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While many of these 11 songs roam well beyond the traditional sounds of New Orleans R&B, they're bathed in the spirit of that most musically magical of cities.

Music Review: John ‘Papa’ Gros – ‘River’s on Fire’

John 'Papa' Gros, photo by Zach Smith photography
John ‘Papa’ Gros, photo by Zach Smith photography

Presented as a piano-focused album paying tribute to the grooves of the late Allen Toussaint, John “Papa” Gros‘s solo disc River’s on Fire spreads a recipe of funk, rock, and Americana with a painless spoonful of jam-band jamming. The Delta sprawl of these original songs suggests variously the leanness of JJ Grey and Mofro, the stark blues of John Hammond Jr., the jump and flow of Dr. John, and the organ-glimmer soul of Al Green.

Gros’s keyboard mastery is evident throughout, but though it’s a solo album it’s very much a band effort, with tight arrangements, crisp work from guitar and rhythm section, and sparkling choral backing vocals in tracks romantic (“House of Love”), bitter (“Why’d Ya Do It?”) and starkly rootsy (“Shaky Frank”) alike. And while Gros’s lead vocals don’t have as much rich character as those of a Dr. John or a JJ Grey, there’s plenty of satisfying substance in the album’s total gumbo of tasty musicianship and inspired songwriting.

From chunky funk jams (“Crazy,” “Sugar and Ice”) and old-timey New Orleans piano (“Shaky Frank”) to lyrical paeans (“Her Love Can’t Be Denied”) and even a touch of taut reggae (“Why’d Ya Do It?”), Gros and his ace band get the feet tapping and stir the soul. With so few weak points, the album can even afford to bury one of its smokiest and most fun tracks, “Cocaine and Chicken Fricassée,” near the end. It’s easy to forgive the clichéd lyrics of “Two Little Angels” (“spread your wings and fly”); who among us doesn’t have a soft underbelly?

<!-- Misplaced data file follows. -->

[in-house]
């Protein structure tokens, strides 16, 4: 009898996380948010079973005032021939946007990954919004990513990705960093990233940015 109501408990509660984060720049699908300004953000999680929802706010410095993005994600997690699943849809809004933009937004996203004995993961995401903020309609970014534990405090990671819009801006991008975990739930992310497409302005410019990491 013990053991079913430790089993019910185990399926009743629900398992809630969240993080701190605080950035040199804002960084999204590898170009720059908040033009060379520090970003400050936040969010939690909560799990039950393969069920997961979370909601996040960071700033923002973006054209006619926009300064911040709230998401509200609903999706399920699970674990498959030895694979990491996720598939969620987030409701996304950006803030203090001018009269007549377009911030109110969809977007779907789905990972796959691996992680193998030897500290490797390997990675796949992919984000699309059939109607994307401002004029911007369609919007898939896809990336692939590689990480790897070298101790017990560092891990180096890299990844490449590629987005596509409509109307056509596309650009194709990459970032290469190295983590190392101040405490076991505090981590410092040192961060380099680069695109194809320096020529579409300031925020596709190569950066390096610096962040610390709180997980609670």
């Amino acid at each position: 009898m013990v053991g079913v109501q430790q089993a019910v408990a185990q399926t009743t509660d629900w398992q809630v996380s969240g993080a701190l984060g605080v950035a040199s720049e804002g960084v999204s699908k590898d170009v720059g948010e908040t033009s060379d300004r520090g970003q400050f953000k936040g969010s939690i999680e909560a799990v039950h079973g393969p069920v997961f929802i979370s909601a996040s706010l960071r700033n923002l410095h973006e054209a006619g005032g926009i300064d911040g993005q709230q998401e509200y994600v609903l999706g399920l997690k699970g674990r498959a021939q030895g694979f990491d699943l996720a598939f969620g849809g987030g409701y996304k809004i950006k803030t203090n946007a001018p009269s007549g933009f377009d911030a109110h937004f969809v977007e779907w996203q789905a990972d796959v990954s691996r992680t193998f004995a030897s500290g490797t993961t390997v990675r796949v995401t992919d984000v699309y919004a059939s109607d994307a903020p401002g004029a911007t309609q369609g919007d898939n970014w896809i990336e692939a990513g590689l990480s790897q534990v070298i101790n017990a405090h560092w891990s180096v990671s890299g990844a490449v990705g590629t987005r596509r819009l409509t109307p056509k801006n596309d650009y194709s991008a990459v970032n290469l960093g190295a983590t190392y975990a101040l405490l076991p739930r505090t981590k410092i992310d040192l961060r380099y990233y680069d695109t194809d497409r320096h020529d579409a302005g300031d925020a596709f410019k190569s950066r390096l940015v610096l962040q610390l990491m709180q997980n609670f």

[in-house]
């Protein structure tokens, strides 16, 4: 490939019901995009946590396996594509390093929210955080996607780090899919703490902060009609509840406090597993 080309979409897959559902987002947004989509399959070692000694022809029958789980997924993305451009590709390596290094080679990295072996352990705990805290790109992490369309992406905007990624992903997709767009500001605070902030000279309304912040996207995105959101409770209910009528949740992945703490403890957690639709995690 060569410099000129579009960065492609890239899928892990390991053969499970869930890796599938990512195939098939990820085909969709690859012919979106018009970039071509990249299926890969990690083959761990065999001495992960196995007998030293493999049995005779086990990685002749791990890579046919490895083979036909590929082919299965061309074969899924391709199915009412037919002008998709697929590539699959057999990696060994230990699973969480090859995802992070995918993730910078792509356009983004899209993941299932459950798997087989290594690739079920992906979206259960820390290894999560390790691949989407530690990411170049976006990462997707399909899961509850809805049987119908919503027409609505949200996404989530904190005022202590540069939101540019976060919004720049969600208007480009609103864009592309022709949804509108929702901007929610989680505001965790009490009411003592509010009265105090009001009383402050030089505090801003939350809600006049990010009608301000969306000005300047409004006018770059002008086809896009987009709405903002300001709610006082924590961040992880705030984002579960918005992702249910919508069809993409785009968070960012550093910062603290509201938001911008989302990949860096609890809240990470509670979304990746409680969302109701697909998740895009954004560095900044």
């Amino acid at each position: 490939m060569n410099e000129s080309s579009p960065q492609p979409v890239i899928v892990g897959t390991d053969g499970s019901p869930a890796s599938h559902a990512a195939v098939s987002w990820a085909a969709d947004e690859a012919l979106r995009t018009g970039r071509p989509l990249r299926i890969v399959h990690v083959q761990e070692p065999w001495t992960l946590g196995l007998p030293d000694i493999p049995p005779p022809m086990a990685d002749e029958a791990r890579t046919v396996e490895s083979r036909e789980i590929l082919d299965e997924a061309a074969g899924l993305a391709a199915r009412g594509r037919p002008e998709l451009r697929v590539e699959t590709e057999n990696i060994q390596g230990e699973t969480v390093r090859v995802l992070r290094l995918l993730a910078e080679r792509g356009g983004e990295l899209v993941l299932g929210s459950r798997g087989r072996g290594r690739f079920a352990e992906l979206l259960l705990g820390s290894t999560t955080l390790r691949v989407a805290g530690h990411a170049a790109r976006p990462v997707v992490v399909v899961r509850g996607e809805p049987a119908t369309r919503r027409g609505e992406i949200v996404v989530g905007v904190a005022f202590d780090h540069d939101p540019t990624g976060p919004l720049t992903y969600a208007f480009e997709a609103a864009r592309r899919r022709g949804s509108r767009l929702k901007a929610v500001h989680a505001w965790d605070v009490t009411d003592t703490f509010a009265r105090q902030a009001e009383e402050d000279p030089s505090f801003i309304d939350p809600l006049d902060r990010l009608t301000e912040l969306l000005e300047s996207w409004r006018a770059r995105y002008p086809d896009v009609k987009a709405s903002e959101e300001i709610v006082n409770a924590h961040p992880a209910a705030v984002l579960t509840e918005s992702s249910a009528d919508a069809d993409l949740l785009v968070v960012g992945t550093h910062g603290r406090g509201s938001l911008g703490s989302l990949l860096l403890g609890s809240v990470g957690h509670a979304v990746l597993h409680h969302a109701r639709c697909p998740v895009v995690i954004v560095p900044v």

The waltz-ballad “Same Old Same” brings to mind some of the classic tracks by The Band, and the album closes with the insistent gospel-like groove of “This New Year’s Eve.” Both songs carry an especially large dose of the timeless flavor of the whole album. While many of these 11 tracks roam beyond the traditional sounds of New Orleans R&B, they’re bathed in the spirit of that most musically magical and magically musical of cities. Toussaint would have been proud.

 

About Jon Sobel

Jon Sobel is a Publisher and Executive Editor of Blogcritics as well as lead editor of the Culture & Society section. As a writer he contributes most often to Culture, where he reviews NYC theater; he also covers interesting music releases. Through Oren Hope Marketing and Copywriting at http://www.orenhope.com/ you can hire him to write or edit whatever marketing or journalistic materials your heart desires. Jon also writes the blog Park Odyssey at http://parkodyssey.blogspot.com/ where he visits every park in New York City. And by night he's a part-time working musician: lead singer, songwriter, and bass player for Whisperado, a member of other bands as well, and a sideman.

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